Researchers have identified a new hacker gang that is snooping on organizations all around the world.
The advanced persistent threat (APT) organization called FamousSparrow by ESET is a fresh arrival into the cyber espionage sector.
Governments, engineering businesses, international organizations, law firms, and the hotel industry from Europe, the United Kingdom, Israel, Saudi Arabia, Taiwan, Burkina Faso, West Africa, the United States, Brazil, Guatemala, and Canada have been targeted by this advanced APT, according to ESET.
Current threat data suggests FamousSparrow is a different organization from other active APTs. However, there appear to be some commonalities, ESET says. In one case, the exploit tools of threat actors were connected to the DRDControl APT through a command-and-control (C2) server. In another instance, it looked like a variation of the SparklingGoblin loader had been employed.
One thing that makes FamousSparrow of particular interest is that this new APT joined at least ten other APT organizations who exploited ProxyLogon flaws – a chain of zero-day vulnerabilities used to hack Microsoft Exchange servers throughout the world.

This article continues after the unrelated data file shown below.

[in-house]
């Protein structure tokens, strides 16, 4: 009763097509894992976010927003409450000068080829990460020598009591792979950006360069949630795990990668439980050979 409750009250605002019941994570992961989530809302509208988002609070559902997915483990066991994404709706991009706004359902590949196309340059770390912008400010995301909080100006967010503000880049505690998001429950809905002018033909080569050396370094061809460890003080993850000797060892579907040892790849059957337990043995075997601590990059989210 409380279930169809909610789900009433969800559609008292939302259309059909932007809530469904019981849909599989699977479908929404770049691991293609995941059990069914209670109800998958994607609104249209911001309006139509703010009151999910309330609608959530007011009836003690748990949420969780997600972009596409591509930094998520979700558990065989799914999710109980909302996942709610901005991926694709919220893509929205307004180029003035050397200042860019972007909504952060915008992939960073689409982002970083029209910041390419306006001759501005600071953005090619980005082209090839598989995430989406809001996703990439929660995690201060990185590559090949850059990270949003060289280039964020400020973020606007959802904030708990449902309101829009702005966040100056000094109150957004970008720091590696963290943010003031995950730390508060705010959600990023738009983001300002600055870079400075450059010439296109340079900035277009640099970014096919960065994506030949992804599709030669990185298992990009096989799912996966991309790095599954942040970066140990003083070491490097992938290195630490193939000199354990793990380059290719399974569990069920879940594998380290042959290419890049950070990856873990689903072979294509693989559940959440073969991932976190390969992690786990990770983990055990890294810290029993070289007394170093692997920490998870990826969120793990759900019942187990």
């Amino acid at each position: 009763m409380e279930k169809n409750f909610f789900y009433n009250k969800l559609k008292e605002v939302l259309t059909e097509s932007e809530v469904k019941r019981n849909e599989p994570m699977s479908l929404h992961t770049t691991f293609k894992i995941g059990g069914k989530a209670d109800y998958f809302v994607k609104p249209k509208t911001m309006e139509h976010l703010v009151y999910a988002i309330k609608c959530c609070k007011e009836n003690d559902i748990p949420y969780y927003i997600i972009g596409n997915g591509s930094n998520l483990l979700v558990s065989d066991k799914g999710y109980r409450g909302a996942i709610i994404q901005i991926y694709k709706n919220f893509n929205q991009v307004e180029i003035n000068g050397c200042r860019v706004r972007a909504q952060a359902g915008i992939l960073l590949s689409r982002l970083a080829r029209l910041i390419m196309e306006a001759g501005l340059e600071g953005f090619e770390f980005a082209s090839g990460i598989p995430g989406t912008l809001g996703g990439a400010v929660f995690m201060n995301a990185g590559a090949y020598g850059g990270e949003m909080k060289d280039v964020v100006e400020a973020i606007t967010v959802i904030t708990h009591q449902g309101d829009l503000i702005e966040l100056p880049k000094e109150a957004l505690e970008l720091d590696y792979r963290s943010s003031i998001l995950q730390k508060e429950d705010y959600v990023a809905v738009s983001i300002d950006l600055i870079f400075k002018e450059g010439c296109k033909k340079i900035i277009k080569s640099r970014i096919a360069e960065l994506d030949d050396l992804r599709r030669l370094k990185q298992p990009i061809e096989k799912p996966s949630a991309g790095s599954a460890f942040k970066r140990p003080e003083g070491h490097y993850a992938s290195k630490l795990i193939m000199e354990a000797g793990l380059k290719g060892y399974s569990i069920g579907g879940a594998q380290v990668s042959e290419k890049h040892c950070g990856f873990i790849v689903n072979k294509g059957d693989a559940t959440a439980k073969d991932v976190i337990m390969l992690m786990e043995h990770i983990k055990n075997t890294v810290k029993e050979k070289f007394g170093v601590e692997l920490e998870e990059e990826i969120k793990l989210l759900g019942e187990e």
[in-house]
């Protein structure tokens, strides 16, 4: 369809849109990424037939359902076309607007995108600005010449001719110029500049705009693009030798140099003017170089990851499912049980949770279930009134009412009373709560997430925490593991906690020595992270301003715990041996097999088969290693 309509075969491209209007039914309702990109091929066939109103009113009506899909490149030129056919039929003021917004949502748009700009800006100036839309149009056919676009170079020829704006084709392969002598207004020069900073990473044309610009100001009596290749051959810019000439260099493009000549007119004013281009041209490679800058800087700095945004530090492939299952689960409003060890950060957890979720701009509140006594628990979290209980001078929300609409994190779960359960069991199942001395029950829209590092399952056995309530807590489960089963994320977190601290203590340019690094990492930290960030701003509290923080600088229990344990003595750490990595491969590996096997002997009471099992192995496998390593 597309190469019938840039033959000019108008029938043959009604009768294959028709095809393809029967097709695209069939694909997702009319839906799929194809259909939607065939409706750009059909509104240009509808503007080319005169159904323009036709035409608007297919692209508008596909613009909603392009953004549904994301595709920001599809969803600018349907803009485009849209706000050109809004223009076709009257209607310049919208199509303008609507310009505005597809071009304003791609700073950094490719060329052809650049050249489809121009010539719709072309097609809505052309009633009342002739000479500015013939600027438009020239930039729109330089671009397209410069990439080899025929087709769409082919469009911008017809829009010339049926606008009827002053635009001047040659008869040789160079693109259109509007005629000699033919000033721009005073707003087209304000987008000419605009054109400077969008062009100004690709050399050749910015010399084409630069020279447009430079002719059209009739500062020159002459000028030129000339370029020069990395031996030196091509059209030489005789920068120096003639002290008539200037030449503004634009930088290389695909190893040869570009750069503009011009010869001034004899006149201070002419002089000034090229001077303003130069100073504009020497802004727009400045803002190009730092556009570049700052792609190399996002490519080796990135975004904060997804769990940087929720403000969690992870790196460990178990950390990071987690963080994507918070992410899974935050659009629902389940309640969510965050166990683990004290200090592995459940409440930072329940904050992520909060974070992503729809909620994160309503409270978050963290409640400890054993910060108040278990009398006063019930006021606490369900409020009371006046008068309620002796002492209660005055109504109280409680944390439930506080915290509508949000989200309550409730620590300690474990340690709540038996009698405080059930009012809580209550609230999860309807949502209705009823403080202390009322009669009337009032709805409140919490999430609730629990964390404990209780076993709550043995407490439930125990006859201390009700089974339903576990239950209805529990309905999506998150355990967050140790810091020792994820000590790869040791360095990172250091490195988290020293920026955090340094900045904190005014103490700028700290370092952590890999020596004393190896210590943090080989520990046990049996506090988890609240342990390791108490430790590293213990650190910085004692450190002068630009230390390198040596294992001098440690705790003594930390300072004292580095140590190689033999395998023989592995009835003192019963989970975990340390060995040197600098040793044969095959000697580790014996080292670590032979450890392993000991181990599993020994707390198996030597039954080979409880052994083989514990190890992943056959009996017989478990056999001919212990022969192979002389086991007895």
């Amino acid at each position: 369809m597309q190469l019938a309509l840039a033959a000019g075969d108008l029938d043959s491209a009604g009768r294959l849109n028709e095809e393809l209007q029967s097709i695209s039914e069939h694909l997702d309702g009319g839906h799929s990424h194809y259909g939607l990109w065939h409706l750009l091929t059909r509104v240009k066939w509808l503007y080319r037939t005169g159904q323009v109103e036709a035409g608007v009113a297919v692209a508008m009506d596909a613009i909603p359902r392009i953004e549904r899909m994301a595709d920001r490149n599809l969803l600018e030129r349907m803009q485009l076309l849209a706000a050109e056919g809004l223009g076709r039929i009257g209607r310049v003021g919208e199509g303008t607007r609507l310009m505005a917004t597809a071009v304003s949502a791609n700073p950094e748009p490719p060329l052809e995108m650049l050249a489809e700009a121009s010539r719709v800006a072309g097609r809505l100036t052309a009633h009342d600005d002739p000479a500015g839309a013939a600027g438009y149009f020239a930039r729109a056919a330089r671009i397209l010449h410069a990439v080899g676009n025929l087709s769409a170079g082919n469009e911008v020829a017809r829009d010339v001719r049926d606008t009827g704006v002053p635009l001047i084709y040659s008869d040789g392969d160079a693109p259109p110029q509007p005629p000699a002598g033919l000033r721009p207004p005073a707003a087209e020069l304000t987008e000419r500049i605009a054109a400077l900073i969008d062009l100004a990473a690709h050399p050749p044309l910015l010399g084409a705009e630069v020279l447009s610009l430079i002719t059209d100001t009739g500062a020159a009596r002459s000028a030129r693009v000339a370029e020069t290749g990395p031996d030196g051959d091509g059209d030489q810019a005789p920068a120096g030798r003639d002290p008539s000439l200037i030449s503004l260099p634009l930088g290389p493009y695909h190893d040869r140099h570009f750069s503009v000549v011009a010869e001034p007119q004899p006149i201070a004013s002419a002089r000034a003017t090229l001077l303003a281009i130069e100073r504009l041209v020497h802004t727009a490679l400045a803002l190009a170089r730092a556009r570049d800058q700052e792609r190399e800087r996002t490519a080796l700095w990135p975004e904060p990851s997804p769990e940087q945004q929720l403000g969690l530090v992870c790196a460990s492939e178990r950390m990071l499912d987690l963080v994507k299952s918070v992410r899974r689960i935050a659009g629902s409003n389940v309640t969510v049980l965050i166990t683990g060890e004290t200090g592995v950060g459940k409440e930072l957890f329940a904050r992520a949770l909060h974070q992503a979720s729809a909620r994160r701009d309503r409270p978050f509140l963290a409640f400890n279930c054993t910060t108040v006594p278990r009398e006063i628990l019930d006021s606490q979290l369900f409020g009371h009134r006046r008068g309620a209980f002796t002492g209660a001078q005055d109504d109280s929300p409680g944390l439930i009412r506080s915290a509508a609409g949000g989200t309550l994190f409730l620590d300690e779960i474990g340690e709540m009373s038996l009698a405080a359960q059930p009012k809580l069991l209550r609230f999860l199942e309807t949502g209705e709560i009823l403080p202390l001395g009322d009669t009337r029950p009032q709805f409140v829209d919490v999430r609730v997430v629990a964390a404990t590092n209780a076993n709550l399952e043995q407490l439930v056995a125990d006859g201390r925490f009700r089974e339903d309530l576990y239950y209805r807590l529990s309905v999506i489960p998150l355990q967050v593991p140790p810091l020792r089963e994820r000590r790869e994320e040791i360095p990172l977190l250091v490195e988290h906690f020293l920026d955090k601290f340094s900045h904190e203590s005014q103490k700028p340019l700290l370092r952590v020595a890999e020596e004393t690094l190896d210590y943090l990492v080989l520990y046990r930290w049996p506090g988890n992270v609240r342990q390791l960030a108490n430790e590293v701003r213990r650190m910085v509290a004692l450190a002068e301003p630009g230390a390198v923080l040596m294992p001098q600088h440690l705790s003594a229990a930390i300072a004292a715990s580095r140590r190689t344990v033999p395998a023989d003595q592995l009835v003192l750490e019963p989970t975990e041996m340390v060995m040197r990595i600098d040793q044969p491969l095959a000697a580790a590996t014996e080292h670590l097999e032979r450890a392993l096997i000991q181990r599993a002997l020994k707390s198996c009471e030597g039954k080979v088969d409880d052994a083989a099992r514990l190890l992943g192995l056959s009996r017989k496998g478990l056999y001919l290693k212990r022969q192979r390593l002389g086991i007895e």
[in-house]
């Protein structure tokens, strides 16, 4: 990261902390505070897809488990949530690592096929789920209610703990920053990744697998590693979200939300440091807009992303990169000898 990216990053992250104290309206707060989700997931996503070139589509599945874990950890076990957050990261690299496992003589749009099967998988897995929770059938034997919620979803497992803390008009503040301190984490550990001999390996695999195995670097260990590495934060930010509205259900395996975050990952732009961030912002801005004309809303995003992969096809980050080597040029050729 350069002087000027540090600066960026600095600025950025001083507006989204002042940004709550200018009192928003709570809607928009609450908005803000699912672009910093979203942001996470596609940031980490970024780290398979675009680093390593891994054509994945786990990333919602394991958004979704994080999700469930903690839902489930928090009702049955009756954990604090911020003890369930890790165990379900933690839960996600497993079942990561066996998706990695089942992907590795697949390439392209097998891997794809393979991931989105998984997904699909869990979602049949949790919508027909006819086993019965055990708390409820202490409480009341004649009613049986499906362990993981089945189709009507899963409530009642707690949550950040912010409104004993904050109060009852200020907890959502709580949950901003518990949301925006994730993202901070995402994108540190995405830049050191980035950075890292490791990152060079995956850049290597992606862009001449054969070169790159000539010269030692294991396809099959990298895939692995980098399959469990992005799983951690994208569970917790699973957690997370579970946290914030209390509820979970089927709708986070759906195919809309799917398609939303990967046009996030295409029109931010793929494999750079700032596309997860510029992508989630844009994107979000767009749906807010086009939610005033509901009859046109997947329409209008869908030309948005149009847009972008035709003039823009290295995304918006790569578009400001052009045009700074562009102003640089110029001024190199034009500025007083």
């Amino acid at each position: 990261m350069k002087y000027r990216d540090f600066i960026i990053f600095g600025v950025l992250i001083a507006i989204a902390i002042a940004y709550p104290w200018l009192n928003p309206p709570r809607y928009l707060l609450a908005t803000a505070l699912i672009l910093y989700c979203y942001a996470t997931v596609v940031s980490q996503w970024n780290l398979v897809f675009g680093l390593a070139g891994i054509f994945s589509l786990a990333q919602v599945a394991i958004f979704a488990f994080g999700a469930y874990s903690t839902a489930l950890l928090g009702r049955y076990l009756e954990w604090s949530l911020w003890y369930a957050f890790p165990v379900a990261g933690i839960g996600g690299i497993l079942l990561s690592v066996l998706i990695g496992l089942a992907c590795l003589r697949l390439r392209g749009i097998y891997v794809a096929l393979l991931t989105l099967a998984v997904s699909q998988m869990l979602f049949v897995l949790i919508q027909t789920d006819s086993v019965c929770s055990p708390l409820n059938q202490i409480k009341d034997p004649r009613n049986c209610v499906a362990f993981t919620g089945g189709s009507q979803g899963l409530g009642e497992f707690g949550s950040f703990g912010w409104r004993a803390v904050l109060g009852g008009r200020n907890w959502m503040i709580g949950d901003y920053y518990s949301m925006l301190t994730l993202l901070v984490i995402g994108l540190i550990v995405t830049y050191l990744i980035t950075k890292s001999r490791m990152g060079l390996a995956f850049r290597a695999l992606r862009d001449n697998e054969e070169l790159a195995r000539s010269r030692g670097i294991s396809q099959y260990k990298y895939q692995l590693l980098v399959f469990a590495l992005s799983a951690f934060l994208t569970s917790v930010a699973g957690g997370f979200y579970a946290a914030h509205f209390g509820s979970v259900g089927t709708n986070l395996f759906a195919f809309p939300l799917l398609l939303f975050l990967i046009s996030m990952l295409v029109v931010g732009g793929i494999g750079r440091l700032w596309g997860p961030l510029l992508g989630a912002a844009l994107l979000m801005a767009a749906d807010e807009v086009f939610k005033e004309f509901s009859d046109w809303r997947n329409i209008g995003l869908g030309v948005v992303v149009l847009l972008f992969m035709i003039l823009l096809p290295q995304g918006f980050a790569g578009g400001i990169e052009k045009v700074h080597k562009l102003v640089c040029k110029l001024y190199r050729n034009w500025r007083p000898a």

The APT prefers to target internet-facing applications as the first line of defense, which includes not just Microsoft Exchange servers but also Microsoft SharePoint and Oracle Opera.
FamousSparrow is the first known APT to employ a custom backdoor named SparrowDoor by ESET. This backdoor is installed by hijacking a loader along with a DLL search order, and once in place, a connection to the attacker’s C2 is established for data exfiltration.
Moreover, FamousSparrow owns two modified versions of Mimikatz, an open source post-exploitation password tool that hackers like to misuse. Upon initial infection, a version of this program is dumped, together with the NetBIOS scanner Nbtscan and a utility for capturing in-memory data, such as credentials.
ESET warns it is essential to immediately patch applications that use the Internet.